Law firm and lawyer fined over schemes that avoided £3m in SDLT


Conveyancing: HMRC said none of the schemes were effective

A North-West law firm and one of its partners have been fined for undertaking 113 conveyancing transactions over four years that avoided £3m in stamp duty land tax (SDLT).

Chester-based Hillyer McKeown was fined £10,000 and Caroline Jones £7,000 for multiple breaches of the rules, including failing to provide adequate advice to purchaser clients, failing to inform lender clients and acting where there was a conflict, or a significant risk of one, between the two.

Ms Jones was a four-year-qualified senior associate when the work began in 2010, and became a partner in 2014, shortly after it finished. She is now head of commercial property.

In an agreed outcome approved by the Solicitors Disciplinary Tribunal (SDT), the Solicitors Regulation Authority (SRA) explained that 85 of the 113 transactions involved the firm also acting for the lender. Ms Jones signed most of the certificates of title.

The four schemes were promoted by two companies, Sterling Tax Strategies – which has since gone into administration – and Cornerstone Tax Advisory Services. More than £3m was avoided and, in addition to its standard conveyancing fees, Hillyer McKeown charged its clients £91,000 for the extra work required to facilitate the schemes.

HM Revenue & Customs (HMRC) has since confirmed that none of the schemes were capable of negating the need for clients to pay the tax and many of the transactions have been challenged.

In the first scheme, the buyers set up an unlimited company and used the purchase money to buy shares in it. The company bought the property and dissolved itself immediately, with its assets going to its shareholders.

The second scheme saw a company based in Guernsey buy the property and the buyers buy a 999-year lease from it.

In the third, the buyers bought the property and sold to a British Virgin Islands company, for £1, an option to buy it from them for full market value in 25 years’ time. However, the option was to remain unregistered.

This was replaced by a scheme in which the buyers bought the property and then entered into a sub-sale contract with a British Virgin Islands company to buy it for 101% of the purchase price. But completion was delayed for 25 years.

Both Hillyer McKeown and Ms Jones admitted that they did not tell the lenders about the schemes, even when, in the first two, their money was going to a third party.

The SRA published warning notices about SDLT avoidance schemes in both 2010 and 2012.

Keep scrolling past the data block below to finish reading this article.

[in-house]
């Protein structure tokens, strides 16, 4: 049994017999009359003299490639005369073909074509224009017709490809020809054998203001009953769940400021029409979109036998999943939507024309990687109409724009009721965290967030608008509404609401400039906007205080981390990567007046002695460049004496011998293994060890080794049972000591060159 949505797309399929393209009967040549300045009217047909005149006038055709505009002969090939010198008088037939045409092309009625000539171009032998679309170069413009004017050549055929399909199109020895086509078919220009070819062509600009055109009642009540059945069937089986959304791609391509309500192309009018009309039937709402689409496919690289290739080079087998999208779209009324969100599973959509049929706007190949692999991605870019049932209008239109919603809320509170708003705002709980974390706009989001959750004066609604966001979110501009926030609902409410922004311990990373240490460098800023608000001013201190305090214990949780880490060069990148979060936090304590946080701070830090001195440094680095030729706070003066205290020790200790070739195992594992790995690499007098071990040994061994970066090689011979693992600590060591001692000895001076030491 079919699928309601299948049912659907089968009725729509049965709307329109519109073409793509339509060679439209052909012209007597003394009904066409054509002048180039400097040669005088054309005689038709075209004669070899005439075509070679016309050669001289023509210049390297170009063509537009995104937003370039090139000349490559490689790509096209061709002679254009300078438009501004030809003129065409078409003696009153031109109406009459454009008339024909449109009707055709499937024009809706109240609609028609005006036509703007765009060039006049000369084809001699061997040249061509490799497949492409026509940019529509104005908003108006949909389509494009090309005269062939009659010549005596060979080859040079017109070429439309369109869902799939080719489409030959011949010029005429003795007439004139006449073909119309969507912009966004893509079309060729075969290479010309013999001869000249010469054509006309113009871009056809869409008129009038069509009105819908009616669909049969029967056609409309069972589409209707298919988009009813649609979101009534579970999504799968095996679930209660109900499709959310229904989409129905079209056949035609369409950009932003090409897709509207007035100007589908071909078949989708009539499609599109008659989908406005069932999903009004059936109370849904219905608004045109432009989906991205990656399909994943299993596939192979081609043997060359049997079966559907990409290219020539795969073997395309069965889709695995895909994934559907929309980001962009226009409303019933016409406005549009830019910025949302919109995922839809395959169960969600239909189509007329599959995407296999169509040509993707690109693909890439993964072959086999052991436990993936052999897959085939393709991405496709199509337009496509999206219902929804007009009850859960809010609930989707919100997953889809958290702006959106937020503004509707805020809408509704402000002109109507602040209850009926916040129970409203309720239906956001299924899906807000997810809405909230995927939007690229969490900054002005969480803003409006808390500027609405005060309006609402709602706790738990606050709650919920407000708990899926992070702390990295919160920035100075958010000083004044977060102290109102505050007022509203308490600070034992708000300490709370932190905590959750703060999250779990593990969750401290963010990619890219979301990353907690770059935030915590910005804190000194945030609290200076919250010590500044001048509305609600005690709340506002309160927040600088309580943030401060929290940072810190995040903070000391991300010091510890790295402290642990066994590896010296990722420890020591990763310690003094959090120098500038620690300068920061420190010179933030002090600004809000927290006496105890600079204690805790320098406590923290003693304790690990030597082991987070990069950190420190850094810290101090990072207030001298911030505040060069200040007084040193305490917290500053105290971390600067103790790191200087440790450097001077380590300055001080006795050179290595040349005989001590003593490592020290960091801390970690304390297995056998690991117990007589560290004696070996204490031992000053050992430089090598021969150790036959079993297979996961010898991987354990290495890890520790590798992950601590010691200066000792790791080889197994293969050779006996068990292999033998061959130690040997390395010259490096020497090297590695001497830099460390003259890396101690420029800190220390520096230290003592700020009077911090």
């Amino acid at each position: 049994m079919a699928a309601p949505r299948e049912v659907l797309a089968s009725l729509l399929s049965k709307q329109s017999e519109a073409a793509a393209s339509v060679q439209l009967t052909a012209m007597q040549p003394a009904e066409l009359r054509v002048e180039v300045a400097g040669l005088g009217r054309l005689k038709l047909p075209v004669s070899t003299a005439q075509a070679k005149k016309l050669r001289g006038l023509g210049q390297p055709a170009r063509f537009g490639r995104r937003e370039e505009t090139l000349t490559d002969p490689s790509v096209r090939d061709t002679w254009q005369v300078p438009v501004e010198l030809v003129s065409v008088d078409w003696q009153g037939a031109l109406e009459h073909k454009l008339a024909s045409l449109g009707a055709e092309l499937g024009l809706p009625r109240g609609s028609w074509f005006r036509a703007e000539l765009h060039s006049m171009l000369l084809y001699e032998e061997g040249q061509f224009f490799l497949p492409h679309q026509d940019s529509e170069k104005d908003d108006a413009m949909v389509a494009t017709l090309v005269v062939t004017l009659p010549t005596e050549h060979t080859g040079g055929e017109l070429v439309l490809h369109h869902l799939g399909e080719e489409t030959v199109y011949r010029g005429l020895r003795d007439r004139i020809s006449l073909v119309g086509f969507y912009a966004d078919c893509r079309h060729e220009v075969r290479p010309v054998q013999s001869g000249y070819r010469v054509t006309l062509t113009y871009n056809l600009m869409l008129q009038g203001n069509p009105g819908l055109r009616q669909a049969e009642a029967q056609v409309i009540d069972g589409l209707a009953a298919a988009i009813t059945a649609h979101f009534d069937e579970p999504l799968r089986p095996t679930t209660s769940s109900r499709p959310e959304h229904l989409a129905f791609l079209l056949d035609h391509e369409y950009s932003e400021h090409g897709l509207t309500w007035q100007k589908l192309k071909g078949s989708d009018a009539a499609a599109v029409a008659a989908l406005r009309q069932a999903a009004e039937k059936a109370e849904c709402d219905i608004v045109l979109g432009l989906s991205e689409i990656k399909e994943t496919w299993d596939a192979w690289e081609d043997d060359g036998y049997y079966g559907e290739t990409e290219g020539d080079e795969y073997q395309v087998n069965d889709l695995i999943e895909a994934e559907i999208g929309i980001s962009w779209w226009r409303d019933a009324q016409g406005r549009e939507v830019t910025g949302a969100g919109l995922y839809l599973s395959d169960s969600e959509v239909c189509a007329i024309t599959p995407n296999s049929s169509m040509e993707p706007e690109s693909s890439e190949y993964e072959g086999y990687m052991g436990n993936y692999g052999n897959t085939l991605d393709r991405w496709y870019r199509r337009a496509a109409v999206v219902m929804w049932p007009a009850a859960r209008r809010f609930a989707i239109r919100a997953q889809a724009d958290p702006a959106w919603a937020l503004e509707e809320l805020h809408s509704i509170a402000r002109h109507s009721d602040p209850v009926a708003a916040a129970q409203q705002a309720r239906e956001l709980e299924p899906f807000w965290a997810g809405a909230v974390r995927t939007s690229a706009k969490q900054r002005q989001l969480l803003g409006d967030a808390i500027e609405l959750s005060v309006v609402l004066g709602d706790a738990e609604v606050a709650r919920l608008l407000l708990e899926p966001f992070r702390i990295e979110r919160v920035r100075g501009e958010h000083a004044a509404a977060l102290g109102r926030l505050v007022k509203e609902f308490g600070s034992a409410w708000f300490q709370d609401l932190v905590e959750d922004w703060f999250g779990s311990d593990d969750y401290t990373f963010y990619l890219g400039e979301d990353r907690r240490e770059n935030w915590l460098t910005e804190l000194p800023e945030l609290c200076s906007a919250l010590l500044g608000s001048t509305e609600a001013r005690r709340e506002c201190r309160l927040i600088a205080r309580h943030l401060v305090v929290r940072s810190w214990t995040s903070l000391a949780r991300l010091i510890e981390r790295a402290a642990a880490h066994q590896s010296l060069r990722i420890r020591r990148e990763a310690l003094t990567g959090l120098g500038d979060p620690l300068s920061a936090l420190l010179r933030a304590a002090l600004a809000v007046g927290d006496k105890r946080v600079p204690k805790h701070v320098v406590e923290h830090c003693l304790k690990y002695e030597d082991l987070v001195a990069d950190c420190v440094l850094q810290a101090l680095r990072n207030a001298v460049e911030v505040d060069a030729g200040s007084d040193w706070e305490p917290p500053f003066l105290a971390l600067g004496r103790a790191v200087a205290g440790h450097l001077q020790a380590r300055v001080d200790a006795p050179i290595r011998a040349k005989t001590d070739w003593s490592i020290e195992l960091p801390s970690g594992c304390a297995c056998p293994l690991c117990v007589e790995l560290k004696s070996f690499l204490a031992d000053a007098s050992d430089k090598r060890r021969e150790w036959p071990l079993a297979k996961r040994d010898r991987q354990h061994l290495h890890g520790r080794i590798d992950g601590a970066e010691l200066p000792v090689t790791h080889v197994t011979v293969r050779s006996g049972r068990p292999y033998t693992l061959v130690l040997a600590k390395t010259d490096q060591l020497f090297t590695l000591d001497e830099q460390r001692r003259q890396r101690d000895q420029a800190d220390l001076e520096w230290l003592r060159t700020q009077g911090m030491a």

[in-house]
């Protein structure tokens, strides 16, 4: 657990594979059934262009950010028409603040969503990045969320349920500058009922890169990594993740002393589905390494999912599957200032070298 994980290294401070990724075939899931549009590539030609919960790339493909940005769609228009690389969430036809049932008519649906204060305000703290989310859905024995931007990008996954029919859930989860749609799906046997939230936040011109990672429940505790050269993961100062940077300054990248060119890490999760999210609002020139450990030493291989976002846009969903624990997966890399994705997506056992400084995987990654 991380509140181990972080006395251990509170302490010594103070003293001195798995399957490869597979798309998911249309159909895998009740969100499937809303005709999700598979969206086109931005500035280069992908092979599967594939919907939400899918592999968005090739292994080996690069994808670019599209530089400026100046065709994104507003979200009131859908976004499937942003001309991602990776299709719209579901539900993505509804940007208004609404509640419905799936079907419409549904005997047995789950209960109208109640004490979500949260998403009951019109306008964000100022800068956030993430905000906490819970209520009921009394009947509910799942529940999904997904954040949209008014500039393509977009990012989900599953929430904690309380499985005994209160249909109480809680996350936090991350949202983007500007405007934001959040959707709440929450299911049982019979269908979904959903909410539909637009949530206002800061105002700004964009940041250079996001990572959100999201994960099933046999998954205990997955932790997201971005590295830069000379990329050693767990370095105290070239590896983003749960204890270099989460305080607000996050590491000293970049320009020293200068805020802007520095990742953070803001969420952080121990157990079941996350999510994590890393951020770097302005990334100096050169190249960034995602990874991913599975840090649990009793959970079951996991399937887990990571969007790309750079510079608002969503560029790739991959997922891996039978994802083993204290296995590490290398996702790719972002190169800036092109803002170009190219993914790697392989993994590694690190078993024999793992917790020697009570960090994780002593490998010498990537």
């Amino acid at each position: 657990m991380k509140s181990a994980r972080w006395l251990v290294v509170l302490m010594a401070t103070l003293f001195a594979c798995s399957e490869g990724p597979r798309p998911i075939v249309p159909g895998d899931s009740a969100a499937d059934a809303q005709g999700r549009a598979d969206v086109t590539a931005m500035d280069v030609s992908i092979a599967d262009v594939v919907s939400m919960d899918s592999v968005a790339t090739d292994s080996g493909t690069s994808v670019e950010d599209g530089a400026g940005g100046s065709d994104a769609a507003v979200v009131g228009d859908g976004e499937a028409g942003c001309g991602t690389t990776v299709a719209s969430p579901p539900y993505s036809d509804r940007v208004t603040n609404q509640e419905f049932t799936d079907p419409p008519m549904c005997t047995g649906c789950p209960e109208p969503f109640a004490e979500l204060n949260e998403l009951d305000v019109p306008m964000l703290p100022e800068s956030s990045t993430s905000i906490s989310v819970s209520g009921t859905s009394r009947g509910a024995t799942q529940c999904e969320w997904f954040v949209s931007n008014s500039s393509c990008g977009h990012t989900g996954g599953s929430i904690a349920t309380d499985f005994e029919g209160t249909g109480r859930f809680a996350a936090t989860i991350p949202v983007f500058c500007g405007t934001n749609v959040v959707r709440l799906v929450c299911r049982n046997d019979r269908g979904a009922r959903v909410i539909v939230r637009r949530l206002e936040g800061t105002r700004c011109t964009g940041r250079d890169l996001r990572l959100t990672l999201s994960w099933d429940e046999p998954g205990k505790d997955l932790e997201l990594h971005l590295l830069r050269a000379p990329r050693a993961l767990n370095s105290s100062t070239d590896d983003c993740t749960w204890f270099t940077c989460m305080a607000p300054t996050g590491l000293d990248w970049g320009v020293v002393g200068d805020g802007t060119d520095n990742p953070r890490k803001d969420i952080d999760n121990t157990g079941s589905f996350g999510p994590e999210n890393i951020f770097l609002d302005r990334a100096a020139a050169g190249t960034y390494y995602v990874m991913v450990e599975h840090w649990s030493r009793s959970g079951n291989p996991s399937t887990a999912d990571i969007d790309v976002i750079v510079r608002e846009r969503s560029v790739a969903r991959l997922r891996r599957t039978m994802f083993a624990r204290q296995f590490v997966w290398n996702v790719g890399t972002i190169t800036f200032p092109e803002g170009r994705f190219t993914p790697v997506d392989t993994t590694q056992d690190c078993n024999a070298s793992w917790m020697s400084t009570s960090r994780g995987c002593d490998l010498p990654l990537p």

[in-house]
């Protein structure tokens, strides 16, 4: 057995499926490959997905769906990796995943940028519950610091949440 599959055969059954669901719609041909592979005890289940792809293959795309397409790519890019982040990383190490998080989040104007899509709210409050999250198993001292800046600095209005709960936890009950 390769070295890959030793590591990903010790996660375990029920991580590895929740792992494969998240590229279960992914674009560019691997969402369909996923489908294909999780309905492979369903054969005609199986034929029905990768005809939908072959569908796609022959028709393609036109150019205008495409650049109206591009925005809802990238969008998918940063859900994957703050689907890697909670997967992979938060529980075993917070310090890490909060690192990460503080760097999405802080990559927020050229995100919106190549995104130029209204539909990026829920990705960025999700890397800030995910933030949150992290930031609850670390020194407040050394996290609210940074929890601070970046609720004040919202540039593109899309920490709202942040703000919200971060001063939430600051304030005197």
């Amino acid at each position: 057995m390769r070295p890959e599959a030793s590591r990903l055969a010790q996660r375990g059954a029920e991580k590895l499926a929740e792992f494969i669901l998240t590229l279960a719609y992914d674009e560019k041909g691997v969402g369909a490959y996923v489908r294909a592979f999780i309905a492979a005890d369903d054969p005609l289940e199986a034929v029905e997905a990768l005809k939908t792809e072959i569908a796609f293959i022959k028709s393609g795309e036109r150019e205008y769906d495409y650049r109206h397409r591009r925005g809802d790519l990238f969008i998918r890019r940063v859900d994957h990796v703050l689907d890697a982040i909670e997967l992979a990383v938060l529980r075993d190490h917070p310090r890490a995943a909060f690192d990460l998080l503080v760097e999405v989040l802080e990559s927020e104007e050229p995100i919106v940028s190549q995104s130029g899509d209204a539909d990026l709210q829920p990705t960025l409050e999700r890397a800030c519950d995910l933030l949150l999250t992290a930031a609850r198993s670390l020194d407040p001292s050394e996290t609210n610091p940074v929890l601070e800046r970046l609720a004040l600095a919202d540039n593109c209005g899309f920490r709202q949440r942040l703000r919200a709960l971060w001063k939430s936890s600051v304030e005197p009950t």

The regulator said the firm and the solicitor should have advised their clients about the “high level of risk” in using the schemes and also the complex titles that would result from them.

The firm and solicitor placed “undue reliance” on counsel’s advice they were given for each scheme: they did not see the instructions to counsel, counsel owed them no duty, and “the opinions were all theoretical and [did] not offer any practical advice on the application of the schemes in day-to-day residential conveyancing, particularly when they involved the use of mortgages”.

The opinions also stressed caution, referring to the schemes’ structures as aggressive with no guarantee of success, but these warnings were not passed on to clients, even after the lawyers became aware of the HMRC challenges.

Hillyer McKeown and Ms Jones admitted all the allegations, which also included related accounts rules failures and an attempt to reduce the limitation period for a claim in 10 of the retainers.

In mitigation not agreed by the SRA, both the firm and Ms Jones said they did not intend to breach any regulatory rule or principle, and there was no suggestion that they acted in any way without integrity.

Ms Jones said she “intended to serve her clients to the best of her abilities and is mortified the fact that her regulator believes that she has failed to do so”.

“[She] can see now that a different approach should have been taken in relation to the detail of advice given to her clients in respect of the schemes, disclosures to and the obtaining of informed consent from her lender clients.”

But she stressed that no purchaser clients complained about her and she was not aware that any lender clients suffered a loss.

The firm said its shortcomings were “inadvertent”, while the fees generated were “a limited amount” of its income. The retainer issue was caused by using an incorrect precedent client-care letter from another firm.

In deciding the fines (Ms Jones’s took account of her financial means), the SRA said it recognised that their misconduct “did not involve dishonesty, lack of integrity or ulterior motivation”.

At the same time, they should have been aware of the SRA’s warning notices, neither self-reported –the SRA received a complaint in 2016 that led to the investigation – and the misconduct lasted for a prolonged period.

In approving the fines, the SDT described the matter as “moderately serious”, although it noted the respondents did not devise or market the schemes.

“The tribunal recognised that the practice had come to an end before the SRA investigation and that there had been full co-operation with the SRA. This had included full admissions at an early stage.”

The firm and Ms Jones were each ordered to pay £15,000 in costs.




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